(Bloomberg) -- A former trader at Canada’s Polar Asset Management Partners who last year confessed to front-running his firm’s trades has pleaded guilty to another crime — this one involving tips he provided to a friend at a New Jersey broker-dealer about confidential merger talks.

Sean Wygovsky, 42, of Centreville, Virginia, entered his plea Thursday in a New Jersey federal court to one count of securities fraud as part of a deal with prosecutors. He acknowledged he shared information with Christopher Matthaei about negotiations by special purpose acquisition companies from May 2020 to February 2021. Matthaei, then a partner at a broker-dealer firm with offices in Red Bank, used the information to make about $3.4 million in profits, prosecutors said.

The two men had a close business relationship since 2013, with Matthaei providing market research and execution services for Wygovsky’s trading at Polar, and they vacationed together one or more times a year, according to court filings. Matthaei, who was arrested in March and charged with conspiracy and securities fraud, allegedly paid for a private extended trip for Wygovsky and their families to a luxury resort on the island of St. Barts in June 2020, where they continued their scheme, according to the government.

Wygovsky was charged in July 2021 with reaping $3.6 million from January 2015 through April 2021 by stealing confidential information to front-run trades at Toronto-based Polar. Federal prosecutors in New York said he made profits from predictable, small changes in the price of stocks in the wake of Polar transactions by trading ahead of the firm’s larger trades in the shares of companies including Carparts.com, Now Inc. and Merit Medical Systems Inc.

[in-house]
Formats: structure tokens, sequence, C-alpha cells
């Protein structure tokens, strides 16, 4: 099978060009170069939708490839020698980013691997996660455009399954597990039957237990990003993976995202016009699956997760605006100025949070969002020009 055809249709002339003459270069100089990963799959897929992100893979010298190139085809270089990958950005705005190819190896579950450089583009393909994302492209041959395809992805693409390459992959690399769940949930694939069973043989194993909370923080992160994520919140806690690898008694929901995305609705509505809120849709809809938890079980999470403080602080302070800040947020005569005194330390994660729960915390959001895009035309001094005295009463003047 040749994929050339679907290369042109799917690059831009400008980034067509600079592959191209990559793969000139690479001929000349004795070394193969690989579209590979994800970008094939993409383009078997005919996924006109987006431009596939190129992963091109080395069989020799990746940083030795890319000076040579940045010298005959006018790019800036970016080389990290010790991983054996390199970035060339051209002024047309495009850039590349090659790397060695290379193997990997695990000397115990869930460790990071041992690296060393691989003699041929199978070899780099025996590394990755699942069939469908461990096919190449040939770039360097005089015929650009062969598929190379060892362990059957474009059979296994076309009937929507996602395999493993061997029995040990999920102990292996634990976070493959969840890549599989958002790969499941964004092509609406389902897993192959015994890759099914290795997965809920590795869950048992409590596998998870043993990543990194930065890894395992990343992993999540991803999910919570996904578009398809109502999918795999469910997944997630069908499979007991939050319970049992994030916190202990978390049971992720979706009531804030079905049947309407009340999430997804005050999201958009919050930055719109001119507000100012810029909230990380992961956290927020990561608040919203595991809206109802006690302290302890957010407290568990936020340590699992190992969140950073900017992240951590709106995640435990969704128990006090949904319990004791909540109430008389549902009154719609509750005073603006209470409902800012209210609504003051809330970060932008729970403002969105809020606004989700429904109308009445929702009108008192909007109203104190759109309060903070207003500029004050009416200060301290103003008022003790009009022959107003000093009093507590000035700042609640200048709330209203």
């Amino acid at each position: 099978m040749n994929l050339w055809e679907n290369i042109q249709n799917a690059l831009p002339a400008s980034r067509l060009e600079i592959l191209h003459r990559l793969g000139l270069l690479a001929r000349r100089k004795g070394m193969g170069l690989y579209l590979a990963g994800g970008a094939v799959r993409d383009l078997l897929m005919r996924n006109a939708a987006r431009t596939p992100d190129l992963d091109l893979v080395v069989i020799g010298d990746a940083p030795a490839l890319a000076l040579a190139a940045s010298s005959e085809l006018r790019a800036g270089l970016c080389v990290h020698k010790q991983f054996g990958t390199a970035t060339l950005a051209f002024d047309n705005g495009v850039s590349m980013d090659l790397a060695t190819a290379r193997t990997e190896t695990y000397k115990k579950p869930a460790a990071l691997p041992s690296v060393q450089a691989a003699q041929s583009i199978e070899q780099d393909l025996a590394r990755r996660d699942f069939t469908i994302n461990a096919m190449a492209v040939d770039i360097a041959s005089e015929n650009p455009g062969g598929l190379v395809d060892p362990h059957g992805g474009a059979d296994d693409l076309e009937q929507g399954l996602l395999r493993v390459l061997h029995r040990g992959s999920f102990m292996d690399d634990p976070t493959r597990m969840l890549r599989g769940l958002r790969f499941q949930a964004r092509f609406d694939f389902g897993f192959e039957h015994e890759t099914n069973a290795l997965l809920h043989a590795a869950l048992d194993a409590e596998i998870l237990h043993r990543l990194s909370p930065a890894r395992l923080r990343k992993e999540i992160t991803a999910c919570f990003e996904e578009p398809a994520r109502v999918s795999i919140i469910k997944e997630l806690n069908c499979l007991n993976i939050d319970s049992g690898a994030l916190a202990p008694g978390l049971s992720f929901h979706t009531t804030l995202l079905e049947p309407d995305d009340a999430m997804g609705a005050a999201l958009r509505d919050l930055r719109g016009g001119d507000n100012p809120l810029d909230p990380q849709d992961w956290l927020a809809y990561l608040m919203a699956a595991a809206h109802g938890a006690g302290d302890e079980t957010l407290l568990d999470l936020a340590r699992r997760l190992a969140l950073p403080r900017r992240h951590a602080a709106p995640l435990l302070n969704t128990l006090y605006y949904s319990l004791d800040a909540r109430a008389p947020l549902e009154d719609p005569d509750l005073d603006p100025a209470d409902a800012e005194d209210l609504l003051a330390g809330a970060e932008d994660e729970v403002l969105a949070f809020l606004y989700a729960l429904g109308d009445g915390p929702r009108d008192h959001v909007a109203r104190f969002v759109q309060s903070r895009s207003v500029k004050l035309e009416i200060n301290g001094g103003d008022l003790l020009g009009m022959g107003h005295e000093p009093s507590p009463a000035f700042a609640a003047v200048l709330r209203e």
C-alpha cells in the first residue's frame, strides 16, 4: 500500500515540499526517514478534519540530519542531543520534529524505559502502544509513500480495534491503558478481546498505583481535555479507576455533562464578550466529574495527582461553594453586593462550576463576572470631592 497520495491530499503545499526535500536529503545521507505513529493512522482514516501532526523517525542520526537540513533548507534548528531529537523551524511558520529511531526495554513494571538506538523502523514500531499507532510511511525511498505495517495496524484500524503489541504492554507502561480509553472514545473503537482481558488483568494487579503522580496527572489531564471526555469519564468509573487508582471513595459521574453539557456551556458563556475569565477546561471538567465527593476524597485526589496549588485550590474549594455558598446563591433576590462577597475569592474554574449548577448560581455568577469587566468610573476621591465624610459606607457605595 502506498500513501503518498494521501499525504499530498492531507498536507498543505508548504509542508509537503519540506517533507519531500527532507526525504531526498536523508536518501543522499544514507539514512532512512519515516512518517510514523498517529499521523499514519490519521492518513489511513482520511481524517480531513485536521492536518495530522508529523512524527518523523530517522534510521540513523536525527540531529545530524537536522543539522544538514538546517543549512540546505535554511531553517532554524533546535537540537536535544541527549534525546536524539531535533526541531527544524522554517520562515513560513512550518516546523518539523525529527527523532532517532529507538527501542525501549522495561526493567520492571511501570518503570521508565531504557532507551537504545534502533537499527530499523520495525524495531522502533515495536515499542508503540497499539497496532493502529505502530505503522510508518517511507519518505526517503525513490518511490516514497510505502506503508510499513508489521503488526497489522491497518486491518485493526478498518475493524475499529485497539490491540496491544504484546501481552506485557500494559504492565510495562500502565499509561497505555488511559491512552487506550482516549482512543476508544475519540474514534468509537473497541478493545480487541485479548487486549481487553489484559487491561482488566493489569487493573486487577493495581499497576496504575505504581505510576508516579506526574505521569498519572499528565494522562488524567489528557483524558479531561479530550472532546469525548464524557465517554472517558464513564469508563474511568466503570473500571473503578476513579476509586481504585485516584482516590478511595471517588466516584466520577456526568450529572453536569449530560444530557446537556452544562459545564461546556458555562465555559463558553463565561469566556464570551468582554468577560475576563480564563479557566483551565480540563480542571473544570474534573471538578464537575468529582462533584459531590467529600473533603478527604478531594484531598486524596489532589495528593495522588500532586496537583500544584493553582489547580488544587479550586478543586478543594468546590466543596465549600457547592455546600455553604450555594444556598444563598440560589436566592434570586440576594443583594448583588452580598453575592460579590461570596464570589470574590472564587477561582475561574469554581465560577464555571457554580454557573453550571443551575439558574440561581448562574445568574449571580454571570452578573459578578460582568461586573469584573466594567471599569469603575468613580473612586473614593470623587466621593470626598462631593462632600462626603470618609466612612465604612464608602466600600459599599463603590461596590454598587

Wygovsky, who worked at Polar from 2013 until 2021, pleaded guilty in federal court in New York in September and has yet to be sentenced in that case. On the New Jersey charge, he is set to be sentenced Sept. 27 in Trenton and agreed not to contest any punishment of 63 months or less. Prosecutors agreed not to challenge any sentence of less than 51 months. 

Matthaei, of Brielle, New Jersey, was released on a $250,000 unsecured bail bond after an initial appearance in Newark in March. He faces as much as 20 years in prison if convicted. 

Polar and attorneys for the two men didn’t immediately respond to requests for comment on Wygovsky’s plea.

The New Jersey case is US v Wygovsky, 23-cr-395, US District Court, District of New Jersey (Trenton.) The New York case is US v Wygovsky, 21-cr-718, US District Court, Southern District of New York (Manhattan.) Matthaei’s case is US v Matthaei, 23-mj-9114, US District Court, District of New Jersey (Newark.)

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